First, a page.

Opinion Columns & Blogs

Don’t be misled on retention vote

By now, you’ve probably seen the yard signs around town urging you to “vote no on activist judges.” You may have read a flier about the Carr brothers case, urging you to tell a majority of our Kansas Supreme Court justices, “You’re fired.” The details in these messages are sparse, so what do they really mean?

You’re being misled. Don’t fall for it.

The political motivations driving most of these messages have nothing to do with the outcome of any criminal case. But these horrendous and despicable crimes could trigger the type of immediate emotional response necessary to sway your vote.

Talk of funding mechanisms and policy-based governmental regulations probably won’t. And they know it.

Make no mistake: The silent catalysts behind this endeavor are urging Kansans to do the wrong thing for the wrong reasons.

This is not about the merits of the underlying political goals at play. As a lawyer who has seen what an unbiased court system means to our citizens, I’m here to tell you what you can expect if they’re successful.

The makeup of our state’s two appellate courts – the Kansas Court of Appeals and the Kansas Supreme Court – would be completely transformed. The new judges would be fully aware that their positions opened because their predecessors’ votes in certain cases were not popular.

The message to these new judges will be obvious: Apply the law only when it will lead to a popular result.

When political pressure sparked by our elected officials permeates the deepest recesses of our court system, the most instrumental component of our democracy – separation of powers – has been defeated. Politically induced court opinions are the kissing cousin of pay-to-play politics.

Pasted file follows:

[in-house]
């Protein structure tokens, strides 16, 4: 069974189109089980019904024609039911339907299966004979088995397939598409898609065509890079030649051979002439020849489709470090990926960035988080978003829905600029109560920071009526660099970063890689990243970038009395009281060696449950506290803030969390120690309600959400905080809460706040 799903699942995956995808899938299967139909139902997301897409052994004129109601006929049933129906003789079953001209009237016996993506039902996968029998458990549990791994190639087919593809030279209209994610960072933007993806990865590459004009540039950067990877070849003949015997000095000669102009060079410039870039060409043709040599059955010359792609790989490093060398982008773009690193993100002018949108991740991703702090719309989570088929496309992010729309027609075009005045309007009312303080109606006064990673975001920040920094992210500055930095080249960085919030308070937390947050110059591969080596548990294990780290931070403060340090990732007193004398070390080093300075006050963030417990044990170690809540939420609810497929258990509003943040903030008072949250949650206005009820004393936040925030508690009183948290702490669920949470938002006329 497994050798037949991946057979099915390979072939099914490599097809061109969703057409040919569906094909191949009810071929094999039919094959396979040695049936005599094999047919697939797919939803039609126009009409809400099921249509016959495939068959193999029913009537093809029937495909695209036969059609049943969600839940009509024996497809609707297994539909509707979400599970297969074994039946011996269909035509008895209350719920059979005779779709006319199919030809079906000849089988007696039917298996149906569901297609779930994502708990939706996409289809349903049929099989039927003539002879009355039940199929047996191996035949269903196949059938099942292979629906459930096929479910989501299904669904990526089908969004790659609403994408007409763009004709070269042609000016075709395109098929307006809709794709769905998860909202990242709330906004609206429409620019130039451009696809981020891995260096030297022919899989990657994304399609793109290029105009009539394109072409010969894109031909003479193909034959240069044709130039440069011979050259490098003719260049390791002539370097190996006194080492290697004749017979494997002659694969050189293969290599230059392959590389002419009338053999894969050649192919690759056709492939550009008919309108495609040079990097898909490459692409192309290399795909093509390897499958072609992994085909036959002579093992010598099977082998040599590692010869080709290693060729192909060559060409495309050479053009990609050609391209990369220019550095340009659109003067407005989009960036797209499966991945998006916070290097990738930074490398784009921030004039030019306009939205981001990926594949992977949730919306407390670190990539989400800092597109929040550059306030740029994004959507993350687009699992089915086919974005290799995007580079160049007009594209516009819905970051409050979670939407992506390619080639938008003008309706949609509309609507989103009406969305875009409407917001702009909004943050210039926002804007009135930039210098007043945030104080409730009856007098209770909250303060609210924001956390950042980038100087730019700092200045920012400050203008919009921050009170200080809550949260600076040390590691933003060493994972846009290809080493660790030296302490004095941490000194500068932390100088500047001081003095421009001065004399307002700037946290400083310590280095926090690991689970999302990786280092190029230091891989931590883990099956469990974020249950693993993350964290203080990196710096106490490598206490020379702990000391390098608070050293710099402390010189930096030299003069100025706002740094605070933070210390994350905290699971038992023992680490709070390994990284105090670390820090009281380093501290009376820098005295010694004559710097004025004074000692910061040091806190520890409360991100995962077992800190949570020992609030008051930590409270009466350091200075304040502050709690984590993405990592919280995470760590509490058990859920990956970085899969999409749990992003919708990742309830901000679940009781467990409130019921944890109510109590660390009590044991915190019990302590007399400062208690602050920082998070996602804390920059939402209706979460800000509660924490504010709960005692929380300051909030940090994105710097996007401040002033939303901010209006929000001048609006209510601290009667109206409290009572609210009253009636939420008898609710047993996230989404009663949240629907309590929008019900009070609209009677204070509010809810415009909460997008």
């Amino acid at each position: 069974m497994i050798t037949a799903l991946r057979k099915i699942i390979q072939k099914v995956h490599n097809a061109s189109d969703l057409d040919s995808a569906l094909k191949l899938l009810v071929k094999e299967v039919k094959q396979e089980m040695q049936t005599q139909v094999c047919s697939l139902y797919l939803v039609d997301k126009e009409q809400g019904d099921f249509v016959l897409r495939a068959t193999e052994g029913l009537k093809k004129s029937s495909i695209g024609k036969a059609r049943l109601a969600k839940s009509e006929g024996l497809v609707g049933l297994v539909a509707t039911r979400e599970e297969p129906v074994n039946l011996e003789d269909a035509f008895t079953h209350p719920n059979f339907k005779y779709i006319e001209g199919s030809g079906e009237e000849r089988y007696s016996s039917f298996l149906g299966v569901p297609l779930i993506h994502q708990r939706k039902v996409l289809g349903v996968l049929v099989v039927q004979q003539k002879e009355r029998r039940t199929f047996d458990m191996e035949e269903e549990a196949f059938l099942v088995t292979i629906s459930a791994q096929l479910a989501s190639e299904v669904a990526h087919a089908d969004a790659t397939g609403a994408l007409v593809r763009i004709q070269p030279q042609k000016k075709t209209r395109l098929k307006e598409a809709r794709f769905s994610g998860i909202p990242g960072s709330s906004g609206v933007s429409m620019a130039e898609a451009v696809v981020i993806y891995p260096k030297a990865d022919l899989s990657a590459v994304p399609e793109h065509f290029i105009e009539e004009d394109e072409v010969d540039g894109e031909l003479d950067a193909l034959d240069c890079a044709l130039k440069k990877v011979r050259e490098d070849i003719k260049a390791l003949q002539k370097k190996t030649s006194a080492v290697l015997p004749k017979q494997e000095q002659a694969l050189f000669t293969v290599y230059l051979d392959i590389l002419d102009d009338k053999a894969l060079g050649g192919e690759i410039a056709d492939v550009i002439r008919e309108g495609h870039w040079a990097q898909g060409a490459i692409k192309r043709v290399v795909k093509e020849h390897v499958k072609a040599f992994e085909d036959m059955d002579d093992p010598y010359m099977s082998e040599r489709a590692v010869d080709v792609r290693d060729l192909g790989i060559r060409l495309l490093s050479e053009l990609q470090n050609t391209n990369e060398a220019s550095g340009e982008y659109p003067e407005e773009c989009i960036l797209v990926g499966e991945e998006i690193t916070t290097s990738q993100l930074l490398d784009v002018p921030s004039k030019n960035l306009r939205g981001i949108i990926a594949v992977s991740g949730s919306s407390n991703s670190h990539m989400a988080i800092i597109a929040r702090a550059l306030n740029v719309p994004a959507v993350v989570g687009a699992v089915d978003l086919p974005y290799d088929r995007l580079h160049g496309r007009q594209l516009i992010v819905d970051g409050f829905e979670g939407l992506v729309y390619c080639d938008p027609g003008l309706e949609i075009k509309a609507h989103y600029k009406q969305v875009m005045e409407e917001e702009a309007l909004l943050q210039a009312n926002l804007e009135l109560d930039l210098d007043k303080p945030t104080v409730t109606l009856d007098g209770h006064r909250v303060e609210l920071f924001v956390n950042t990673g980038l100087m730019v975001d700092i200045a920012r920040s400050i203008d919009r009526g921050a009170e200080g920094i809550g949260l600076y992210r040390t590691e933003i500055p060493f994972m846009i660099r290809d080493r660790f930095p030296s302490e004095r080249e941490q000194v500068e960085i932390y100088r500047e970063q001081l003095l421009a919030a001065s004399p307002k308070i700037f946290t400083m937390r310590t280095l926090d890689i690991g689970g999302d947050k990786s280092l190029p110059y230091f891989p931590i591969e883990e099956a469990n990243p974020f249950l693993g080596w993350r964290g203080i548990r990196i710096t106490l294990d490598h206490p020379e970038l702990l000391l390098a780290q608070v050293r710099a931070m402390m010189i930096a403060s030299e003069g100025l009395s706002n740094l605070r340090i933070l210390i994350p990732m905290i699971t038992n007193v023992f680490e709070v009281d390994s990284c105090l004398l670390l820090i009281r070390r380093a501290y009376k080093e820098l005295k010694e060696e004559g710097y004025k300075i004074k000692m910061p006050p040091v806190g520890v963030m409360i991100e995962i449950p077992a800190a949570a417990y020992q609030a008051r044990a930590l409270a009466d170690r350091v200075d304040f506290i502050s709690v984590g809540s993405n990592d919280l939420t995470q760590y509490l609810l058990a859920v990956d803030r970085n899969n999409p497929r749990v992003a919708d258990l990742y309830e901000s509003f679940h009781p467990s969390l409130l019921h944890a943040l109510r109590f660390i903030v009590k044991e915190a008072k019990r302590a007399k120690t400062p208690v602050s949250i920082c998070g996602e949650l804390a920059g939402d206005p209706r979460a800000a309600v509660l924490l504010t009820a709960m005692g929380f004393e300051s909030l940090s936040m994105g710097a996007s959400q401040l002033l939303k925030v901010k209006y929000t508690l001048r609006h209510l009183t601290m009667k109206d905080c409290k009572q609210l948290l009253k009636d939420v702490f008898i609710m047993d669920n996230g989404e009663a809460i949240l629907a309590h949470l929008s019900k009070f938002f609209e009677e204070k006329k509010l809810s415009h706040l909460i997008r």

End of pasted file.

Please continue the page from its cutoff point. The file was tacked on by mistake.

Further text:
When you fight a city ordinance in court or urge the governor to veto a bill, checks and balances are at work. If you’ve ever told your elected official that he or she needed to fix something to improve some aspect of your life, separation of powers was implicated.

Our system of arm’s length transactions is not to be periodically bent and twisted on a whim to accomplish an isolated goal or deliver a single desired result, for even an occasional crippling will reverberate for years to come.

By all means, vote your conscience on Nov. 8. It’s your constitutional right. But do a bit of research first.

Find out whether Court of Appeals judges have a vote on the Supreme Court – you’ll find they don’t. Research the qualifications of all the jurists on the ballot – you’ll find they’re impressive. And ask how many guilty verdicts our appellate courts have upheld in murder cases lately – you’ll find the number is substantial.

If you’re going to fire our judicial branch because of something you read, please make sure you know why you’re doing it. Our democracy depends on it.

Blake Shuart is an attorney in Wichita.

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